After months of planning, the project is getting underway and we can start the case selection process. Our legal team, Adrian and Qach, carried out a field trip in mid-May.
Report from Adrian Pole
“After a warm reunion, Qach and I set off towards the Katse region of Lesotho, to begin the process of case selection among the communities who have been affected by the LHWP. After a long drive over rough terrain, we came to Petsang, where we met Jacob Lenka of the Transformation Resource Centre (TRC), who is working on their Water for Justice Programme.
“Jacob has been building links with the affected communities, particularly those in the Mohale region, and it is clear that he has established solid contacts with the people, and a deep knowledge of the history and issues. Jacob could not accompany us all the way to Katse so Qach and I set off once more on a four hour trip, driving via the Marakebi pass to ThaboTseka and from there to Katse. We were in search of Chief Khetang, one of the people who had first approached Protimos for help.
“Khetang turned out to be an elusive man, but luck was on our side, and coming up a steep mountain pass leading a pony and three donkeys was Chief Thabo Selebeli of another nearby village. He was able to direct us towards Khetang’s homestead. But interested in our work, he also informed us about some families where parents had died and the minor children had as a consequence been left out of co-operative societies that distributed compensation.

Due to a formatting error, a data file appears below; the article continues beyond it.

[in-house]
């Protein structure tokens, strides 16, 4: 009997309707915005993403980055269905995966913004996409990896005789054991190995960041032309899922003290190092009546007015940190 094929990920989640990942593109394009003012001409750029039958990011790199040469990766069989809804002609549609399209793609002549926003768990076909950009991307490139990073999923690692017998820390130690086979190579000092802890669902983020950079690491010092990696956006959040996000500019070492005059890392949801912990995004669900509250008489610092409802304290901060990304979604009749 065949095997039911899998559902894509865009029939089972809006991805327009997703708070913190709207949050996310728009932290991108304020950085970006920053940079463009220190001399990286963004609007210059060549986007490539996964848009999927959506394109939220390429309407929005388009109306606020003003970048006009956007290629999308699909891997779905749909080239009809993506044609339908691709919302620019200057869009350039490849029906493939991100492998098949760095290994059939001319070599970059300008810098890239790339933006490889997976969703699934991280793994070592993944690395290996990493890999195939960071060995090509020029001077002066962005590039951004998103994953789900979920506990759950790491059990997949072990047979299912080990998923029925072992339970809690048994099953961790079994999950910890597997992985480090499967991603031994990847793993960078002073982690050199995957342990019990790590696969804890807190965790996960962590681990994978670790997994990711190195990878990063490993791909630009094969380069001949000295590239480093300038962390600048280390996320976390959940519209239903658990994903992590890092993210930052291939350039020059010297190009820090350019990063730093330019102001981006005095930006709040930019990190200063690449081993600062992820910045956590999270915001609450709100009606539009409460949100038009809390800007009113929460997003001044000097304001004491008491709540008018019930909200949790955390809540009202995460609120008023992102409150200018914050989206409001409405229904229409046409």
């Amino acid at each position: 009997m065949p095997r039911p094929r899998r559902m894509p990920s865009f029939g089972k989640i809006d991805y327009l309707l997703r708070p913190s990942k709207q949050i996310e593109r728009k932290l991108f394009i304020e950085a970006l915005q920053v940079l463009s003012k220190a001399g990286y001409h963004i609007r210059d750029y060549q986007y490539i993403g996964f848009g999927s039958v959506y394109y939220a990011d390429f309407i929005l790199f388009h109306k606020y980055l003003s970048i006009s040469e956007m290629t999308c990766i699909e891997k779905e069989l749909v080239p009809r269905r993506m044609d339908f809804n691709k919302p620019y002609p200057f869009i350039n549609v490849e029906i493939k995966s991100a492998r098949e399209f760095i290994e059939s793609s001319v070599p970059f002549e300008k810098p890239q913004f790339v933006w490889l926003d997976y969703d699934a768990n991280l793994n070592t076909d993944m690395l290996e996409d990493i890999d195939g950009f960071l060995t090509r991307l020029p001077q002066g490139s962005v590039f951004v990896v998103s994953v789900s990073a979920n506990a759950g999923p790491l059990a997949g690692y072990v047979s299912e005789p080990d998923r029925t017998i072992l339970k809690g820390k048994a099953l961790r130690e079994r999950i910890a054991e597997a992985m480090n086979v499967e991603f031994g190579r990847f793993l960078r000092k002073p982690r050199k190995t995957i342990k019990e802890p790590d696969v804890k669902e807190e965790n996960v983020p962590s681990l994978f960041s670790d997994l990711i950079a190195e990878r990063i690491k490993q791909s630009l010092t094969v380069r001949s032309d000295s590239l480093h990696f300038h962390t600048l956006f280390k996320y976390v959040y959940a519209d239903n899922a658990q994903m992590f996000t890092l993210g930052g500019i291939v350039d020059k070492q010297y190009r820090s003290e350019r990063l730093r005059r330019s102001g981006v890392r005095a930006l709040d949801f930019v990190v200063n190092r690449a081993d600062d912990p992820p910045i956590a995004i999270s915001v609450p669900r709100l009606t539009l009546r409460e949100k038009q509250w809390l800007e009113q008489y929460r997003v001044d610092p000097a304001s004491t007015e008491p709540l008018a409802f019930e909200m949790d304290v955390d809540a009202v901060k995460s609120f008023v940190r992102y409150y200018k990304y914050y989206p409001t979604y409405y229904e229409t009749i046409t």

We eventually found Khetang who remembered Protimos’ initial visit well, and informed us that his community were still suffering. They had been moved because of the seismic shifts, and complained that replacement houses were either inferior to what was promised or were not built at all. He reported that many who had lost fields to the dam still had no replacement fields, and mentioned that the community had only received one compensation payment whereas they had been promised annual payments.
“He also complained of lost access to forest resources (wood and medicines). He was very happy to hear that lawyers have been employed to try and help the affected communities, and indicated that he was keen to take up the issue. He also offered to set up a Pitso (traditional gathering) for Qach in the near future.”